SophosLabs 2020 Threat Report released

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Sophos, today launched its 2020 Threat Report providing insights into the rapidly evolving cyberthreat landscape. The report, produced by SophosLabs researchers, explores changes in the threat landscape over the past 12 months, uncovering trends likely to impact cybersecurity in 2020.

“The threat landscape continues to evolve – and the speed and extent of that evolution is both accelerating and unpredictable. The only certainty we have is what is happening right now, so in our 2020 Threat Report we look at how current trends might impact the world over the coming year. We highlight how adversaries are becoming ever stealthier, better at exploiting mistakes, hiding their activities and evading detection technologies, and more, in the cloud, through mobile apps and inside networks. The 2020 Threat Report is not so much a map as a series of signposts to help defenders better understand what they could face in the months ahead, and how to prepare,” said John Shier, senior security advisor, Sophos.

The SophosLabs 2020 Threat Report, which is also summarized in a SophosLabs Uncut article, focuses on six areas where researchers noted particular developments during this past year. Among those expected to have significant impact on the cyberthreat landscape into 2020 and beyond are the following:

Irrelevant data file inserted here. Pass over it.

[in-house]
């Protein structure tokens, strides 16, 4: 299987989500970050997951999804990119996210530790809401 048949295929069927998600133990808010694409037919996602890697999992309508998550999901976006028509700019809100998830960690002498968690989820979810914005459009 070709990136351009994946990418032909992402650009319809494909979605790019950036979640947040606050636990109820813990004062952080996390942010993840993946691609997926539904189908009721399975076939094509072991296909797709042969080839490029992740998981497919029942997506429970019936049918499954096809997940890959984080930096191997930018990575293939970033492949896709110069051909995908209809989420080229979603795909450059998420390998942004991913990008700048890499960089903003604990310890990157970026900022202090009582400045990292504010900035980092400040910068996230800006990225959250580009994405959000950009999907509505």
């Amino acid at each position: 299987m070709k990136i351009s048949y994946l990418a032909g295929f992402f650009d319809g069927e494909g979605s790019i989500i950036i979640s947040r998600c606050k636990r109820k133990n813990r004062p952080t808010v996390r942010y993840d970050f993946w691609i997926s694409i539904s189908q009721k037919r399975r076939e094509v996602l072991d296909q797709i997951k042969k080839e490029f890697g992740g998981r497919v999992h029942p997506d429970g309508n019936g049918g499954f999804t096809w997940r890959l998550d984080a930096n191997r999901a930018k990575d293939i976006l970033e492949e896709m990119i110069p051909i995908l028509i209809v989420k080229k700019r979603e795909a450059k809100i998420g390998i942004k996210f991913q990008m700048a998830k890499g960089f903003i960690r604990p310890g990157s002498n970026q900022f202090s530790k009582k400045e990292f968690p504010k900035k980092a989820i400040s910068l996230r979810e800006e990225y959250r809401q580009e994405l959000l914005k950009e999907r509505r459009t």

Ransomware attackers continue to raise the stakes with automated active attacks that turn organizations’ trusted management tools against them, evade security controls and disable back ups in order to cause maximum impact in the shortest possible time.

Unwanted apps are edging closer to malware. In a year that brought the subscription-abusing Android Fleeceware apps, and ever more stealthy and aggressive adware, the Threat Report highlights how these and other potentially unwanted apps (PUA), like browser plug-ins, are becoming brokers for delivering and executing malware and fileless attacks.

The greatest vulnerability for cloud computing is misconfiguration by operators. As cloud systems become more complex and more flexible, operator error is a growing risk. Combined with a general lack of visibility, this makes cloud computing environments a ready made target for cyberattackers.

Machine learning designed to defeat malware finds itself under attack. Research showed how machine learning detection models could possibly be tricked, and how machine learning could be applied to offensive activity to generate highly convincing fake content for social engineering. At the same time, defenders are applying machine learning to language as a way to detect malicious emails and URLs. This advanced game of cat and mouse is expected to become more prevalent in the future.

The report also highlights the danger of failing to spot cybercriminal reconnaissance hidden in the wider noise of internet scanning, the continuing attack surface of the Remote Desktop Protocol (RDP), and the further advancement of automated active attacks (AAA).

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